While China, Japan, Germany, and other major economies are grappling with a decline in their working-age population in the decades ahead, the U.S. working-age population is expected to grow. Since growth in the size of the labor force is one of the two determinants in economic growth, it's a key fundamental factor that will shape the future of financial markets. This is a key fundamental affecting long-term personal financial plans. It's important and it has practical consequences on retirement portfolios.
Put yourself through this brief lifeboat drill, to prepare for things suddenly going wrong. Everything may be fine right now, in the eleventh year of the economic expansion. That's a sensible time to test your ability to muster the resources to respond to a range of emergency scenarios.
The leading economic indicators (LEI) are part of this picture, but this quiz will help you see the forest for trees. Just like this picture of change, the economic picture is always changing right in front of us, making it hard to see even the most obvious trends unfolding in front of us.
If you're in your 50s or 60s and own an interest in a business or professional corporation, knowing the answers to these four questions can lower your 2019 federal tax bill sharply, while jumpstarting a tax-advantaged retirement income plan.
Doctors, dentists and business owners with more than $321,400 of 2019 adjusted gross income have one last chance not to pass up on this tax and retirement planning opportunity.
The Fed cut rates again on October 30th, for the third time in 2019. What's it mean to your long-term financial plan?
It's notable that the stock market in 2019 has not suffered a 10% correction on worries about the China trade confrontation, the manufacturing slump or concerns about the U.S. political situation - three bad-news narratives currently haunting markets.
When you are halfway through your 70th year on the planet, U.S. law says you must start taking money out of IRAs, SEPs and SIMPLE plans, as well as 401(k), 403(b) and other U.S. Government qualified retirement plans. Only a Roth IRA account, which you fund with after-tax dollars, is exempt from federally-required minimum distributions (RMDs).
How much should you withdraw from your tax-deferred 401(k) or IRA, and in what form? Here's a brief summary of four retirement income withdrawal methods to help you optimize the decumulation of your retirement income portfolio prudently.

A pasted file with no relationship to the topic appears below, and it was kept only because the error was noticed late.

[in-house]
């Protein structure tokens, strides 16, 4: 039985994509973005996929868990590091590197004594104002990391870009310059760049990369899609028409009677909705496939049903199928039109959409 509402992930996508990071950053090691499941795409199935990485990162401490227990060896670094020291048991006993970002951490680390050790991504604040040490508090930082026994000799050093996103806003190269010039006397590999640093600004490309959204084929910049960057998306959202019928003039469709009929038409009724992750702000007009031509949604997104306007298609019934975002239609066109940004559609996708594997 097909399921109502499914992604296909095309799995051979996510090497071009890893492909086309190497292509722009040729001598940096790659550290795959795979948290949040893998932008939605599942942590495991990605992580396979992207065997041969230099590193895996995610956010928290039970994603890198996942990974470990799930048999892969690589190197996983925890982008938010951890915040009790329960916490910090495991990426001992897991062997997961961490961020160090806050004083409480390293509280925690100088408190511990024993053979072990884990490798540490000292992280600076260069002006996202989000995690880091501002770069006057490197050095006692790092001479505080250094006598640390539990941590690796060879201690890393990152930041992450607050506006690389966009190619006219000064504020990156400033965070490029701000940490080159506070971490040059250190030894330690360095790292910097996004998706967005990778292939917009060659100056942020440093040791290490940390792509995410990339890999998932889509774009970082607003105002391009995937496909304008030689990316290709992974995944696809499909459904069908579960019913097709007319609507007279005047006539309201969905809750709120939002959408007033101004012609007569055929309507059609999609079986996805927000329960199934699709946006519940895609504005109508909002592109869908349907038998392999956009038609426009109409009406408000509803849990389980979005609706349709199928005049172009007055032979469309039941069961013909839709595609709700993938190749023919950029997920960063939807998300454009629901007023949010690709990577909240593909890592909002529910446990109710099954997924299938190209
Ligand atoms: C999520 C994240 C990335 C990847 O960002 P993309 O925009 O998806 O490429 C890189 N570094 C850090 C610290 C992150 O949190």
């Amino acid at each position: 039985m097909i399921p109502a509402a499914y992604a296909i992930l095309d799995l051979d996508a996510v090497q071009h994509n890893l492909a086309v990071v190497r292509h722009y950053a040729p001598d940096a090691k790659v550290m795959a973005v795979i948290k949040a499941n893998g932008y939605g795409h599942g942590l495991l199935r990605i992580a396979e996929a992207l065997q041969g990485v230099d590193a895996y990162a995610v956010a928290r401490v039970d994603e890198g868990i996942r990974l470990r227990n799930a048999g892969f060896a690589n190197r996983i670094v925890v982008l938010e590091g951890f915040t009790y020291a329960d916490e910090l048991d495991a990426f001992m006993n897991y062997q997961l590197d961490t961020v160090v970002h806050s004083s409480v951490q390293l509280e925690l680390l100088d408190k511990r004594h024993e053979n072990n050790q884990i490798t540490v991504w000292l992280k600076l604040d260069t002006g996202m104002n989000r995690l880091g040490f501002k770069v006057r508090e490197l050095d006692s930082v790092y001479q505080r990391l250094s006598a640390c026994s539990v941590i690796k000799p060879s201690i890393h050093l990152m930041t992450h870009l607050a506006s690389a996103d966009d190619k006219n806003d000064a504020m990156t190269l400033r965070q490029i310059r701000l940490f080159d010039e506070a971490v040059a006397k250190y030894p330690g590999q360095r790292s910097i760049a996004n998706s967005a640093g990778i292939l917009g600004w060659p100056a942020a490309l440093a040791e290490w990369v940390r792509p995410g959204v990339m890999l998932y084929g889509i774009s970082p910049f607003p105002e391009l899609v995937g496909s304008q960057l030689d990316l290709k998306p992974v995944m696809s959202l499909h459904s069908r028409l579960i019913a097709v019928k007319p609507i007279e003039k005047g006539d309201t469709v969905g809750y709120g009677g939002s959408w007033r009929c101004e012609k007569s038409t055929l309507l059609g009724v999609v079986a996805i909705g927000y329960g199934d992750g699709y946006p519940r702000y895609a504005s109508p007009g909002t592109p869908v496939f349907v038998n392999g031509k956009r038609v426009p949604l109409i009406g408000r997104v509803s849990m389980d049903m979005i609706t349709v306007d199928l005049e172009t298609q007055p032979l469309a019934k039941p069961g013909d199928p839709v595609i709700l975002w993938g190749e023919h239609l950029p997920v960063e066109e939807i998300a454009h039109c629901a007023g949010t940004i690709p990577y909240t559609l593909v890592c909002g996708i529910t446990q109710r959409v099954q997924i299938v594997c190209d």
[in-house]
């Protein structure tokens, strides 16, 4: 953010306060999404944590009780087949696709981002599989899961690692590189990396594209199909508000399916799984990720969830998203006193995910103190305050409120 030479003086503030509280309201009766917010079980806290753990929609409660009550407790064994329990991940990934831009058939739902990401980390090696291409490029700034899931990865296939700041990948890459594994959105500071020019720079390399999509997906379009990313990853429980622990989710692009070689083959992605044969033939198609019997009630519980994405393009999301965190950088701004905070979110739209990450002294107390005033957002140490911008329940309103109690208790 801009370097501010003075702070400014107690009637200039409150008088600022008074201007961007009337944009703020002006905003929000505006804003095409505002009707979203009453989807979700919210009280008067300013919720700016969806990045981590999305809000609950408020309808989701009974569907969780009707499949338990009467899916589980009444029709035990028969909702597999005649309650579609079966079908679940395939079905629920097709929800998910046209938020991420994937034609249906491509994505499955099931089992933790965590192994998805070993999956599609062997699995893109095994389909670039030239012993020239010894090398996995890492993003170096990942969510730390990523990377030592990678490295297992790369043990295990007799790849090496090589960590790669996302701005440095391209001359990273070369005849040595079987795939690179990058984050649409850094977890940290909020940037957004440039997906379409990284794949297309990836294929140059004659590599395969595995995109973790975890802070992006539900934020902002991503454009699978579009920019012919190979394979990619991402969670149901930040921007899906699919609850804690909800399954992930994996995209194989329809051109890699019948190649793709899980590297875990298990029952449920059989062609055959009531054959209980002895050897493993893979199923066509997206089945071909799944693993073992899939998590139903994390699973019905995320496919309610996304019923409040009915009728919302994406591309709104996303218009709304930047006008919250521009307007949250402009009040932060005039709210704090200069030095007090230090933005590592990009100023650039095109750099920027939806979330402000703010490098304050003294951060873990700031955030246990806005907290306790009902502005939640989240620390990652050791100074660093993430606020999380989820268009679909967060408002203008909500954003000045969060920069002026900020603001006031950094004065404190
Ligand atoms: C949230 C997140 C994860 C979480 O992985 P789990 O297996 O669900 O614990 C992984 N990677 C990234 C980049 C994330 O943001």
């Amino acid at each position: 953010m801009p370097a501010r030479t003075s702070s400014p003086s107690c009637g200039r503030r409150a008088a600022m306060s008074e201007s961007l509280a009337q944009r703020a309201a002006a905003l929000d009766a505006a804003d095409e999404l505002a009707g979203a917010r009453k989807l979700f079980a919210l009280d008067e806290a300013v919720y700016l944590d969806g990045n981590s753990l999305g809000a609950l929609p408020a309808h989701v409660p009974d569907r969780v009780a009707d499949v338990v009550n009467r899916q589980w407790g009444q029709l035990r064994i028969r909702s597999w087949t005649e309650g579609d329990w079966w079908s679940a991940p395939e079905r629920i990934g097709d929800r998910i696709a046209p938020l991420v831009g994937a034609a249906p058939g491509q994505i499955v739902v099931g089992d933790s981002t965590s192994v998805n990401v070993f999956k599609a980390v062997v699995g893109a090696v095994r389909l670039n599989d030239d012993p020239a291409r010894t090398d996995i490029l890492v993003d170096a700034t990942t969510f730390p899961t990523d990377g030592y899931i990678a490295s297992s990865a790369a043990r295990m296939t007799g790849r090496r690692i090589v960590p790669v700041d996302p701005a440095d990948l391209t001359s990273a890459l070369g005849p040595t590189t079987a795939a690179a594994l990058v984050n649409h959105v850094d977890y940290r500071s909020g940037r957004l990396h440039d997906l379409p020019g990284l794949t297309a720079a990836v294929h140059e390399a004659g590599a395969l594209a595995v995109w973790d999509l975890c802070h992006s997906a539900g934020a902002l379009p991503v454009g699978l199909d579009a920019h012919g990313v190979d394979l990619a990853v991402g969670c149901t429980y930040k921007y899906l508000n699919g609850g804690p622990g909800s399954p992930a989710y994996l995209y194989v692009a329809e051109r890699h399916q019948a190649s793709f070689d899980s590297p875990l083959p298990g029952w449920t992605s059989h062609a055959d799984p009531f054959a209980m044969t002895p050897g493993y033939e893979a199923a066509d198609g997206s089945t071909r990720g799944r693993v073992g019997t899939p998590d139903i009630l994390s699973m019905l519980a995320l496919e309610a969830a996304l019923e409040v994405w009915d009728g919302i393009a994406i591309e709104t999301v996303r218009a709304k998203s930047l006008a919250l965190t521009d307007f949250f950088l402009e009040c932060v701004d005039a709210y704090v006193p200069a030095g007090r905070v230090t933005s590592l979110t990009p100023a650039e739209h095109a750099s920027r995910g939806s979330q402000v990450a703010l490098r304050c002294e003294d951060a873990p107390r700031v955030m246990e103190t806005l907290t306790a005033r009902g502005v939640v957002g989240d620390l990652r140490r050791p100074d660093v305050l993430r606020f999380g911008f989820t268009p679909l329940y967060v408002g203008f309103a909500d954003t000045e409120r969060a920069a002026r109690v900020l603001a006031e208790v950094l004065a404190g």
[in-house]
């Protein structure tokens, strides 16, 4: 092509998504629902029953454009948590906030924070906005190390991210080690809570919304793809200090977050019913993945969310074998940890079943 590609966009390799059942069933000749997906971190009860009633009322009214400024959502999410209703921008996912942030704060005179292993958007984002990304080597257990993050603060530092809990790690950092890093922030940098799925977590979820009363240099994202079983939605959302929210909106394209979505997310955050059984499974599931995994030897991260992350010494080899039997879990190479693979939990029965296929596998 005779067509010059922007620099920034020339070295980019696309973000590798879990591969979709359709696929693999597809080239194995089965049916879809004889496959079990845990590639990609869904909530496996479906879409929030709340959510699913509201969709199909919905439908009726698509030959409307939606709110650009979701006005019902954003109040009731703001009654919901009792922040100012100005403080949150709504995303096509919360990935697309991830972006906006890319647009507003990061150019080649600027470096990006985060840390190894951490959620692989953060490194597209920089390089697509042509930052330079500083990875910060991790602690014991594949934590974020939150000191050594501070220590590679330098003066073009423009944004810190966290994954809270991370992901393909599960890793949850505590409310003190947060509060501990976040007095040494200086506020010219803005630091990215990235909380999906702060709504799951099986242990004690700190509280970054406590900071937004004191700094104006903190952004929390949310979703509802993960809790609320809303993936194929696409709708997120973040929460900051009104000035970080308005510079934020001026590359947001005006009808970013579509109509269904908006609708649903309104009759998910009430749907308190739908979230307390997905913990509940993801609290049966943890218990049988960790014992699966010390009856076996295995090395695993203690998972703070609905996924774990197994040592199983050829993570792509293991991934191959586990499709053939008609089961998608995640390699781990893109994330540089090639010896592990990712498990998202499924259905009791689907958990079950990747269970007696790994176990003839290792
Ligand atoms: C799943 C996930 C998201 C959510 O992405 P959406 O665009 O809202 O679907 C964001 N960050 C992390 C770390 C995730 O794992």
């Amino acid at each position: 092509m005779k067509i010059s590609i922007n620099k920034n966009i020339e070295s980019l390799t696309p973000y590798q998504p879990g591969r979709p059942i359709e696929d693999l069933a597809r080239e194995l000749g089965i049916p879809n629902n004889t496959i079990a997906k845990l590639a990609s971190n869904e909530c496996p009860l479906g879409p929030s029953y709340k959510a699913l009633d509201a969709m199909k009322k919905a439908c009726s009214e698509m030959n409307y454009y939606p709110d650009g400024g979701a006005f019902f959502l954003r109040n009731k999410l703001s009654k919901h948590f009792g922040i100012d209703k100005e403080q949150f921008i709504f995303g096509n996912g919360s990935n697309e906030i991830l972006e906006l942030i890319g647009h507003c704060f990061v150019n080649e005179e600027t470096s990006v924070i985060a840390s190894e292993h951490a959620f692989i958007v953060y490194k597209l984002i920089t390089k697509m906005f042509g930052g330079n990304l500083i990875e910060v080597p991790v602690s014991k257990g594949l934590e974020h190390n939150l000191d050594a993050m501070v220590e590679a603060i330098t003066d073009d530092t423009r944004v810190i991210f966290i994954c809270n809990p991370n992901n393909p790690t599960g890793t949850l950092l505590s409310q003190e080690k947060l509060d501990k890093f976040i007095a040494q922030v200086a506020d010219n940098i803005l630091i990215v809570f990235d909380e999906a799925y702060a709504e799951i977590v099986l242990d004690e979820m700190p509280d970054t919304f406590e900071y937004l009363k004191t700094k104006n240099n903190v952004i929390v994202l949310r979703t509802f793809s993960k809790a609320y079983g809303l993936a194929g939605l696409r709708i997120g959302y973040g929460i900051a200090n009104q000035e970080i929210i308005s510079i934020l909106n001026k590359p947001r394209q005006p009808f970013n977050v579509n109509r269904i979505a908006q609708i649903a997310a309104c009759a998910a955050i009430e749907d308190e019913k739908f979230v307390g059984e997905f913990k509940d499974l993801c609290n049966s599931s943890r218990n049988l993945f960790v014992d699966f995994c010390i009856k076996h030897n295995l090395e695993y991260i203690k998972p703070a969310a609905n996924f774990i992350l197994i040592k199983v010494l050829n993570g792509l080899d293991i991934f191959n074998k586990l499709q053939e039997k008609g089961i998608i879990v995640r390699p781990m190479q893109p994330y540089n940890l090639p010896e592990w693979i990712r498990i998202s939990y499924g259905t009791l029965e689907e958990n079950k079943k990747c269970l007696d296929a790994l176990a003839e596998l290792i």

The American Opportunity Credit (for college students) and the Lifetime Learning Credit - for undergrad, graduate and vocational students - are the two education tax credits available from the federal government. Students can claim either of the two credits for schooling costs, or their parents can - provided they don't opt for married filing separately.
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Foreign Intrigue In Estate Planning
Are you married to someone who isn't a U.S. citizen? If you are, special estate planning considerations may come into play.
Whether your spouse is a citizen or not, you can use the same basic estate planning documents without any reservations. You can create a will bequeathing assets to your spouse, name him or her as a beneficiary of retirement accounts, and designate your spouse as the agent under a power of attorney. No problems there.
But things get trickier when your spouse inherits assets. Normally, property transferred from one spouse to another, during your lifetimes or when one of you dies, is completely exempt from gift or estate tax thanks to an unlimited marital deduction. But that doesn't apply to non-citizen spouses.
Instead, you can make use of a $5.49 million unified gift and estate tax exemption that covers transfers to any beneficiaries, including a non-citizen spouse.
In addition, you can give a non-citizen spouse as much as $149,000 (in 2017; the amount is indexed for inflation) in gifts during your lifetimes.
Other ways to avoid being subject to the rules for non-citizen spouses may include:
1. Have your spouse become a U.S. citizen. This can be an obvious solution. It allows your spouse to qualify for the unlimited marital deduction by the time your federal estate tax return is due. That's generally nine months after death, but the IRS may grant a six-month extension.
Because it takes time to obtain citizenship—there is a waiting period before you can even apply—it's important to start sooner than later.
2. Rely on a QDOT trust. With a qualified domestic trust (QDOT), you can leave property to the trust, rather than directly to your spouse. Then your spouse can receive income from the QDOT that is exempt from estate tax.
But there are a couple of extra wrinkles. If your non-citizen spouse withdraws principal from the QDOT, it will be taxed like a distribution from your taxable estate, which can increase estate tax liability. There are also limitations on investments made by QDOTs. In some cases, it could make sense to complement a QDOT with other kinds of transfers to your spouse. Finally, a QDOT can be structured to end if your spouse becomes a U.S. citizen.
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